Submitted to: Plant Cell Reports
Publication Type: Peer Reviewed Journal
Publication Acceptance Date: April 28, 2003
Publication Date: June 24, 2003
Citation: PADILLA, I., WEBB, K.K., SCORZA, R. EARLY ANTIBIOTIC SELECTIONAND EFFICIENT ROOTING AND ACCLIMATIZATION IMPROVE THE PRODUCTION OF TRANSGENIC PLUM PLANTS (PRUNUS DOMESTICA L.). PLANT CELL REPORTS. vOL 22, PGS 38-45, JUNE 2003.
Interpretive Summary: The development of improved varieties of plum and other stone fruits such as peach and apricot is a time consuming and expensive process. It can take 20 years to produce a new, improved variety. The process of genetic transformation, where new genes for disease resistance, insect resistance, or improved fruit quality can be transferred into fruit crops, offers the possibility of shortening the time for variety development while also allowing breeders to make improvements never before possible. In order to achieve the improvements of gene transfer, rapid, reliable gene transfer techniques are necessary. We have developed a rapid and reliable transformation system for plum that can be readily used by any genetic improvement program. With this system we show that we can transfer into plum genes with the potential for producing new virus resistant varieties.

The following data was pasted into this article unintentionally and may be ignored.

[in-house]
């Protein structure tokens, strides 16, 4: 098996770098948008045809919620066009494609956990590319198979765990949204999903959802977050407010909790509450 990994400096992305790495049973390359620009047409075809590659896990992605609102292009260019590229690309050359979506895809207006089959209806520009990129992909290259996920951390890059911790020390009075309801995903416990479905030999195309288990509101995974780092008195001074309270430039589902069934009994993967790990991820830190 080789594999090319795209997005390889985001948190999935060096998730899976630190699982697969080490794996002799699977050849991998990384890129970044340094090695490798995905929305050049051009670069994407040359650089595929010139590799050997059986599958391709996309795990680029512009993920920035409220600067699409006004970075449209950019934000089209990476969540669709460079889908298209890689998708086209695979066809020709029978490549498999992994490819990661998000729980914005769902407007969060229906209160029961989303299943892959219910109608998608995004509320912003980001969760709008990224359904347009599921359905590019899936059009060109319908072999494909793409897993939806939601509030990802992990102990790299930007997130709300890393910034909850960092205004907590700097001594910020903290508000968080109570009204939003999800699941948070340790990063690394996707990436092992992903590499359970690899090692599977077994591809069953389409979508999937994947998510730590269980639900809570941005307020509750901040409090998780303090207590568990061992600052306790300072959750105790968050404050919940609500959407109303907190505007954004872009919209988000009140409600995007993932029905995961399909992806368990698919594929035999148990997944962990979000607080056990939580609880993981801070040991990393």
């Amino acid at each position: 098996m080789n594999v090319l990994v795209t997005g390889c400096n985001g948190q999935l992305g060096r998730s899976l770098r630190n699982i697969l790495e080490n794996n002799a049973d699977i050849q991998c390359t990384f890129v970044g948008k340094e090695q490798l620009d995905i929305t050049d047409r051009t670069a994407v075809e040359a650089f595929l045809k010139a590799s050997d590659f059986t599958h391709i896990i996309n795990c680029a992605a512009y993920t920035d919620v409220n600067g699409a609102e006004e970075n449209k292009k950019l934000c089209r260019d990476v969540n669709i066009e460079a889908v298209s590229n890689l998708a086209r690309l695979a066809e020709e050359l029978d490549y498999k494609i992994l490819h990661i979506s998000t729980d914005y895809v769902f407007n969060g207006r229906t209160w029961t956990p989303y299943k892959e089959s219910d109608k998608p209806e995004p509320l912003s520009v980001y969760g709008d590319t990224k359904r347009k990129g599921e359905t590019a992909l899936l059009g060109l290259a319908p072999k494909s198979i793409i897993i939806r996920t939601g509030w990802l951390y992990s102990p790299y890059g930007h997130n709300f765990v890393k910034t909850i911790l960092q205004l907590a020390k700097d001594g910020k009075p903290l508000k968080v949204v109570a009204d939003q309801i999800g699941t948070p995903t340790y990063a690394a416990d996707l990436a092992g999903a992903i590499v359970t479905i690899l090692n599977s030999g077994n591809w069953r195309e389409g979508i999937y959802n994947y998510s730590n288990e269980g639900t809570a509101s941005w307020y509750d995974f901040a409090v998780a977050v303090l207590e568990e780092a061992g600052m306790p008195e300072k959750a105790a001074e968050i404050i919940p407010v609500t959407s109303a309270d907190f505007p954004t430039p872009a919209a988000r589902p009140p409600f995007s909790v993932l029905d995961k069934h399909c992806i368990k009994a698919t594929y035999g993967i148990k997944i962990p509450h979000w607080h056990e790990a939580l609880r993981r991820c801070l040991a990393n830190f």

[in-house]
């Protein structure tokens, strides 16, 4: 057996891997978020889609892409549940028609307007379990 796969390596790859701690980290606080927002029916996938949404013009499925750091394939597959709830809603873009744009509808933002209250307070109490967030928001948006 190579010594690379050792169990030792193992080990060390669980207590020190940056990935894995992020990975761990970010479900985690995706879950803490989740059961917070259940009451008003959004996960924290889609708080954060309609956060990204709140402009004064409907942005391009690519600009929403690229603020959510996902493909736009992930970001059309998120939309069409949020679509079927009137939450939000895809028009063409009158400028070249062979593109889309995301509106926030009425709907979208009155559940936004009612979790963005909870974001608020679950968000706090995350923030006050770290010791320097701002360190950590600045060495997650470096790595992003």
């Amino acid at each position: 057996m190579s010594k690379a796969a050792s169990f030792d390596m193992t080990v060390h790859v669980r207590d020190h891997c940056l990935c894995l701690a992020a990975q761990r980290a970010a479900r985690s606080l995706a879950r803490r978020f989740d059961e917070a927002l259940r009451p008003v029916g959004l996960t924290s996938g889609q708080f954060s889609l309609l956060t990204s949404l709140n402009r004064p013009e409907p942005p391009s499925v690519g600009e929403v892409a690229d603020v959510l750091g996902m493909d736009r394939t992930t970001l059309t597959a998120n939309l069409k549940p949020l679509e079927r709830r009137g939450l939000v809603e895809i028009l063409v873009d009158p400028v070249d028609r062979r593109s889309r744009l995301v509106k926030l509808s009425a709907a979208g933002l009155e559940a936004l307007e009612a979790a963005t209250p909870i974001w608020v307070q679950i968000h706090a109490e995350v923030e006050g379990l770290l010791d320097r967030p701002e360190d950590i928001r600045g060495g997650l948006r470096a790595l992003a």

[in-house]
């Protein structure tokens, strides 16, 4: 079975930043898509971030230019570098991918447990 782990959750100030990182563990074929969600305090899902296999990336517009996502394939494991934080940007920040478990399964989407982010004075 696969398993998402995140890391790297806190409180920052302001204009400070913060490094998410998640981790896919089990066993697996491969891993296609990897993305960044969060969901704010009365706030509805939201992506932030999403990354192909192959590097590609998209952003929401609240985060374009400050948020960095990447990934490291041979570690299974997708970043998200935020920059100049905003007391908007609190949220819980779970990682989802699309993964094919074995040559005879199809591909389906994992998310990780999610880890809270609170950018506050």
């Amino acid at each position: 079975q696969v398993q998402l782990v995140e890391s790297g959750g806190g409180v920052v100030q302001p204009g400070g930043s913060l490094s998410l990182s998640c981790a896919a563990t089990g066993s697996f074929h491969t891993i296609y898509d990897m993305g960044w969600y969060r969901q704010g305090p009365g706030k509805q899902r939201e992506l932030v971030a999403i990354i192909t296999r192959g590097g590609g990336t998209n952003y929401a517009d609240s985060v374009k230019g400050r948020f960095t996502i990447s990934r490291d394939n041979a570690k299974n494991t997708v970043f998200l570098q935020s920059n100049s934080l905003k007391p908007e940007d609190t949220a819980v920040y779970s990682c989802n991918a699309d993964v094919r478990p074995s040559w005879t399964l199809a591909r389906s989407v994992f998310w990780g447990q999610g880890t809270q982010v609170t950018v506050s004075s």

We describe a system for routinely transferring genes into plum (Prunus domestica L.) through the use of Agrobacterium tumefaciens. The system is based on the regeneration of shoots from hypocotyls extracted from mature seed. Shoot regeneration medium is based on Murashige and Skoog salts and vitamins with the addition of 7.5 µM thidiazuron (TDZ) and 0.25 µM indole-butyric acid (IBA). Transferring the explants after co-cultivation to shoot regeneration medium (SRM) containing 80 mgl-1 of kanamycin and 300 mgl-1 of timentin reduced the total number of regenerated shoots without affecting the transformation rate. Transformation rates using the described systems are commonly 1-4% of hypocotyls slices producing transgenic plants. The transgenic shoots rooted at a rate of 90% on half-strength Murashige and Skoog salts and vitamins with the addition of 5 µM naphthalene-acetic acid (NAA) and 0.01µM kinetin (K). Plantlets were transferred to a greenhouse directly from test tube with a 90% average survival.